On independence, and the wisdom to know you shouldn't have it anymore

I went to Martha's 90th birthday party in Vacaville, Calif. I've told you about Martha, my mother's first cousin, who for 40 years moved around the world with the Red Cross to be the eyes, ears, legs and hands of our injured soldiers.

Martha's party was at the clubhouse at her mobile home park. Bright colored balloons and "Happy Birthday Martha" signs decorated the large gathering room. The side table was loaded with cherry and apple pies from Costco, and a large chocolate birthday cake. Martha, wearing her new pink dress appliqued with butterflies, sat down at the head table and thoroughly enjoyed her cherry pie and ice cream. Many of her friends stood up to share stories and remembrances. When I spoke, she tugged on my skirt and told me to sit down, embarrassed by my praise. We counted 62 friends and neighbors who celebrated with us. That is the happy news.

The sad news is that Martha is experiencing memory loss. Her short-term memory loss is severe, so severe that the day after the big party she remembered the cherry pie and that is about it. During the party, many of her friends came up to us, the family, to tell us that Martha needs more help than they can give her.

A friend, another cousin and I toured an assisted living facility with Martha - three meals each day, bingo, movies, gardening if she wants to, bus trips to the doctor and mall.

"Maybe someday," Martha says, but "not yet; not as long as my friends live next door."

We talked firmly to her about moving to assisted living. She quietly listened and said "not today." As we pressed the issue, she told us to "go home." Later I jokingly told her friends that they would have to move.

The friends and neighbors were sad to see us leave. They had no high expectations, but they held out hope that distant relatives could solve the problems.

I know that the elderly are much better off living in their own homes as long as possible. I know that services such as Meals on Wheels and visiting nurses are available to help them stay in their own home. We have those wonderful services right here in Mohave County through Mohave Home Care/Case Management, and the Kathryn Heidenreich Adult Center.

I also know that once independence is lost - even something as simple as deciding when you will eat - decline often speeds up and happiness recedes.

Will Martha physically and mentally continue to decline? Yes, but she is happy rocking in the sunshine. Will her friends/neighbors get tired of shopping and taking her to the doctor? Probably, but not yet.

Can she draw a clock? It is highly unlikely. One of the tests for Alzheimer's is to have the patient draw the face of a clock and place the hands at 2:15. My husband and I ask each other that once in awhile - can you still draw the clock?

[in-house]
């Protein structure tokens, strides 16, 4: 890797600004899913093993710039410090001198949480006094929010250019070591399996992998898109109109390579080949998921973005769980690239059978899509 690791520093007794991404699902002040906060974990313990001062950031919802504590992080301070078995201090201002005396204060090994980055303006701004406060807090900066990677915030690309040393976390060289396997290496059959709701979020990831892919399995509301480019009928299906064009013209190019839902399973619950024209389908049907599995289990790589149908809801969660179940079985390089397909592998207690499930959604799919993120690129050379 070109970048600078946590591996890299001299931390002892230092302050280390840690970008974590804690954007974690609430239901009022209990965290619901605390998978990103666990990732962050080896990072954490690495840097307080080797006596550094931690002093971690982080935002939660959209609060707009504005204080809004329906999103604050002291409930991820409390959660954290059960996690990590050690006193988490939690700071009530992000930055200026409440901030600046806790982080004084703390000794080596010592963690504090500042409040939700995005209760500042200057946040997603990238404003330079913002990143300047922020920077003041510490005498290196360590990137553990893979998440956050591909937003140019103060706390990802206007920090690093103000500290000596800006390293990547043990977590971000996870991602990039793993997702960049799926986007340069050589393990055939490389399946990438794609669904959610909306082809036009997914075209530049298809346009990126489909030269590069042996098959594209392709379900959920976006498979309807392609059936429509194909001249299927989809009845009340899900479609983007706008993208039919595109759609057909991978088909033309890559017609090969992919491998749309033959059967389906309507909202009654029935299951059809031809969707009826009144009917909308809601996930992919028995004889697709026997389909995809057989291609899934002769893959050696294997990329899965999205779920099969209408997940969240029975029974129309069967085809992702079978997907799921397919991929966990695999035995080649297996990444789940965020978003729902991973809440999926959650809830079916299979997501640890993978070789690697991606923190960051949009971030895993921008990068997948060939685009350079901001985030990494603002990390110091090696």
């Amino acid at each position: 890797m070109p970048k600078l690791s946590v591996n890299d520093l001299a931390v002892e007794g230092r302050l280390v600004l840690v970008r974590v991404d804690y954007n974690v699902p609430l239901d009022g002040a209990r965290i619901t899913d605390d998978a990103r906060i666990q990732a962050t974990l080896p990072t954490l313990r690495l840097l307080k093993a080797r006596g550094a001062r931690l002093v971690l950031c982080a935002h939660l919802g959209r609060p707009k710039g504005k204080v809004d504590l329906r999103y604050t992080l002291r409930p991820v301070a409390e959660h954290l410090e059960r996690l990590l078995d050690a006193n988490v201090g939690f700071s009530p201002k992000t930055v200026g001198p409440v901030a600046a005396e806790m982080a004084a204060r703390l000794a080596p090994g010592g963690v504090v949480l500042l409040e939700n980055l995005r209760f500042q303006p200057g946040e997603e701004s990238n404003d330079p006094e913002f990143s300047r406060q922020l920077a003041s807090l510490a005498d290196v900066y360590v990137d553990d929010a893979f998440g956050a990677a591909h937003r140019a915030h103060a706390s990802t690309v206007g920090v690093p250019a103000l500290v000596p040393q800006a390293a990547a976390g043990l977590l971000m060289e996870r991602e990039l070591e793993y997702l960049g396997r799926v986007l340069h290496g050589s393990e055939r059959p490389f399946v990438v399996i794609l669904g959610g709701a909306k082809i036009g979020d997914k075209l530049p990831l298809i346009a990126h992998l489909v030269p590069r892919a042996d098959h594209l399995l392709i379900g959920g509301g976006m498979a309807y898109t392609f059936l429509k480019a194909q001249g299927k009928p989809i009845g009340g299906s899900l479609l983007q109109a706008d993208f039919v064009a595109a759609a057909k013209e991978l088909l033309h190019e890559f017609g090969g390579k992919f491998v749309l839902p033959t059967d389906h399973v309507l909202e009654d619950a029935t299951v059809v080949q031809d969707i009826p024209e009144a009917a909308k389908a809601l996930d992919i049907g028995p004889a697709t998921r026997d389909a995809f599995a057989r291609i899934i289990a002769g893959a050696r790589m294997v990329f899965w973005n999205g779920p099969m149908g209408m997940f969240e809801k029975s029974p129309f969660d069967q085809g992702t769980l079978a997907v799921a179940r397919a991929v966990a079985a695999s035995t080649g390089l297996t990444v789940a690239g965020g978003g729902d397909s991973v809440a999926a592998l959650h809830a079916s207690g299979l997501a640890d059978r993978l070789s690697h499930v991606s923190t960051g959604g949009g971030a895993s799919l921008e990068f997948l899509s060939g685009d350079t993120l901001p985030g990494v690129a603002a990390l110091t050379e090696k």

I am forever grateful to my mother, who at age 80 made those decisions a year or two after my father died. She was headed for hip replacement surgery and knew she would need help, so she sold her house and moved into a retirement center. However, mother had one more reason. She was lonely and her daughters lived hundreds of miles away. Loneliness is a well-known cause of failure to thrive.

Keep your independence as long as possible, but make your own decision to move on while you are still able. That is good advice to remember.

There are other community living arrangements besides assisted living and the standard retirement center. I particularly like the Golden Girls concept where friends live together and take care of each other in more of a house/home environment; where you can still have your evening glass of wine and your pet cat; where you can eat on your schedule instead of the facility's schedule. We need more of those.

As for Martha, the State of California wants to take over for her own good. Hands That Help will visit and talk Martha into "doing what's best." I say "good luck." Martha will enjoy the company as they rock in the sun together and she tells them "not yet."

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While in Vacaville, I reunited with my cousin, Steve. Steve recalled visiting with Martha while he was in the Peace Corps in Thailand years before and Martha was in Vietnam. These days he is with U.S. Foreign Service as an attorney and economic officer for the State Department. U.S. Foreign Service personnel are required to serve out-of-country every three years. He served repeatedly in China, Japan and India. Now it is time for Steve to set out again - this time to Bagdad for one year. I asked him what he will be doing in Bagdad, and he rattled off three jobs. One assignment is to reduce government waste - as in money. I think there is a lot to do there. He will live in the Green Zone in half of a cargo carrier, an 8 by 10 space, and share a bathroom with the occupant of the other half. Steve is a large man, and says he will not leave Qatar until he has a flak jacket that fits.

Another question I asked was, "Do you find it difficult to support new policies when an administration changes?" He replied that he did not because when he signed up, he pledged to support the president. No matter what.